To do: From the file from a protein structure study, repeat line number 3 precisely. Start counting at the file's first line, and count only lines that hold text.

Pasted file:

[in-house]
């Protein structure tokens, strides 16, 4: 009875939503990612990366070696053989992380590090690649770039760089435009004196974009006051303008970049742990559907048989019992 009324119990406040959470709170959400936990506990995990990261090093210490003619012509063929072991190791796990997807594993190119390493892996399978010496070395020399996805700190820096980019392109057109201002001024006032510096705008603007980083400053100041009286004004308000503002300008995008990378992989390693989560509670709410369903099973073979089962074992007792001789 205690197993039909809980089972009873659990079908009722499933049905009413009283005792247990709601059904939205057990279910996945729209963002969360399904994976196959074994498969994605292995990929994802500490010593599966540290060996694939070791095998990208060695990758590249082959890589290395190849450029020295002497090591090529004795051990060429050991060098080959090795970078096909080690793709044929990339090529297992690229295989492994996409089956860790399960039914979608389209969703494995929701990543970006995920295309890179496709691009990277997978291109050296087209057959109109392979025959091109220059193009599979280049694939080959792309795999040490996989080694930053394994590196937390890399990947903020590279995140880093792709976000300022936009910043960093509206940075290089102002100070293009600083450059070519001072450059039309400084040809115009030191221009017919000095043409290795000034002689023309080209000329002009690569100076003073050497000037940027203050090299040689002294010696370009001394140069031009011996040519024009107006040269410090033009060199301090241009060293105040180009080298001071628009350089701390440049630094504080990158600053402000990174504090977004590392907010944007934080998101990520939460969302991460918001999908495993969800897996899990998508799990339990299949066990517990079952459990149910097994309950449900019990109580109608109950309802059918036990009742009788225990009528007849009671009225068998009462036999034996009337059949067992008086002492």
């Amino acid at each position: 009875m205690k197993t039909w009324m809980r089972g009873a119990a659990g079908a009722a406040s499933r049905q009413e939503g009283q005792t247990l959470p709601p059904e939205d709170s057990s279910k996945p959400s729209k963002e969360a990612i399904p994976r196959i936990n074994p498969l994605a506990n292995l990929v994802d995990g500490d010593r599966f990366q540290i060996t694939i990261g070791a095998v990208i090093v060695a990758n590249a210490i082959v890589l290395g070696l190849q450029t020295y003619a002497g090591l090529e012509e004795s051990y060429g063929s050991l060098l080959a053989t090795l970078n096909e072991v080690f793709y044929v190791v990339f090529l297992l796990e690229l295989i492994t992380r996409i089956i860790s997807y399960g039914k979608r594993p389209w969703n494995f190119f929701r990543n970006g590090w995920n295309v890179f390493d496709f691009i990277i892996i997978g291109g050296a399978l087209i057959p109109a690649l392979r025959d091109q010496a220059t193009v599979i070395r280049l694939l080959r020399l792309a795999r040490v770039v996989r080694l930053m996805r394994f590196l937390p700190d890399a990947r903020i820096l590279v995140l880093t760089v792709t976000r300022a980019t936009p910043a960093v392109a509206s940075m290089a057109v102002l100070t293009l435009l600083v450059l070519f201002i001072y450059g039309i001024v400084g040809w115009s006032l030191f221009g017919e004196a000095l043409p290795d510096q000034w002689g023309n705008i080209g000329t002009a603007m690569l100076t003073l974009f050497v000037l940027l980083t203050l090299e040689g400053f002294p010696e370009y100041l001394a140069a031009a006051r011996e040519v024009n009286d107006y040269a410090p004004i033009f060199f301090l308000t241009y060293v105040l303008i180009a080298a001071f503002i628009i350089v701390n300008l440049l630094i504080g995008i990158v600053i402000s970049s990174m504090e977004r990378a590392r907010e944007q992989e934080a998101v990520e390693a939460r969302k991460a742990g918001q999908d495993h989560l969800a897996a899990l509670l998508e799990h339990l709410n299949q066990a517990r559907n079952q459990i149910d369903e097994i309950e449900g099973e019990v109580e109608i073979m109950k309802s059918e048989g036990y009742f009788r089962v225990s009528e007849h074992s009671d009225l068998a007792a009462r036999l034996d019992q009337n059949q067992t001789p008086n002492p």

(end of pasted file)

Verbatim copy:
């Amino acid at each position: 009875m205690k197993t039909w009324m809980r089972g009873a119990a659990g079908a009722a406040s499933r049905q009413e939503g009283q005792t247990l959470p709601p059904e939205d709170s057990s279910k996945p959400s729209k963002e969360a990612i399904p994976r196959i936990n074994p498969l994605a506990n292995l990929v994802d995990g500490d010593r599966f990366q540290i060996t694939i990261g070791a095998v990208i090093v060695a990758n590249a210490i082959v890589l290395g070696l190849q450029t020295y003619a002497g090591l090529e012509e004795s051990y060429g063929s050991l060098l080959a053989t090795l970078n096909e072991v080690f793709y044929v190791v990339f090529l297992l796990e690229l295989i492994t992380r996409i089956i860790s997807y399960g039914k979608r594993p389209w969703n494995f190119f929701r990543n970006g590090w995920n295309v890179f390493d496709f691009i990277i892996i997978g291109g050296a399978l087209i057959p109109a690649l392979r025959d091109q010496a220059t193009v599979i070395r280049l694939l080959r020399l792309a795999r040490v770039v996989r080694l930053m996805r394994f590196l937390p700190d890399a990947r903020i820096l590279v995140l880093t760089v792709t976000r300022a980019t936009p910043a960093v392109a509206s940075m290089a057109v102002l100070t293009l435009l600083v450059l070519f201002i001072y450059g039309i001024v400084g040809w115009s006032l030191f221009g017919e004196a000095l043409p290795d510096q000034w002689g023309n705008i080209g000329t002009a603007m690569l100076t003073l974009f050497v000037l940027l980083t203050l090299e040689g400053f002294p010696e370009y100041l001394a140069a031009a006051r011996e040519v024009n009286d107006y040269a410090p004004i033009f060199f301090l308000t241009y060293v105040l303008i180009a080298a001071f503002i628009i350089v701390n300008l440049l630094i504080g995008i990158v600053i402000s970049s990174m504090e977004r990378a590392r907010e944007q992989e934080a998101v990520e390693a939460r969302k991460a742990g918001q999908d495993h989560l969800a897996a899990l509670l998508e799990h339990l709410n299949q066990a517990r559907n079952q459990i149910d369903e097994i309950e449900g099973e019990v109580e109608i073979m109950k309802s059918e048989g036990y009742f009788r089962v225990s009528e007849h074992s009671d009225l068998a007792a009462r036999l034996d019992q009337n059949q067992t001789p008086n002492p």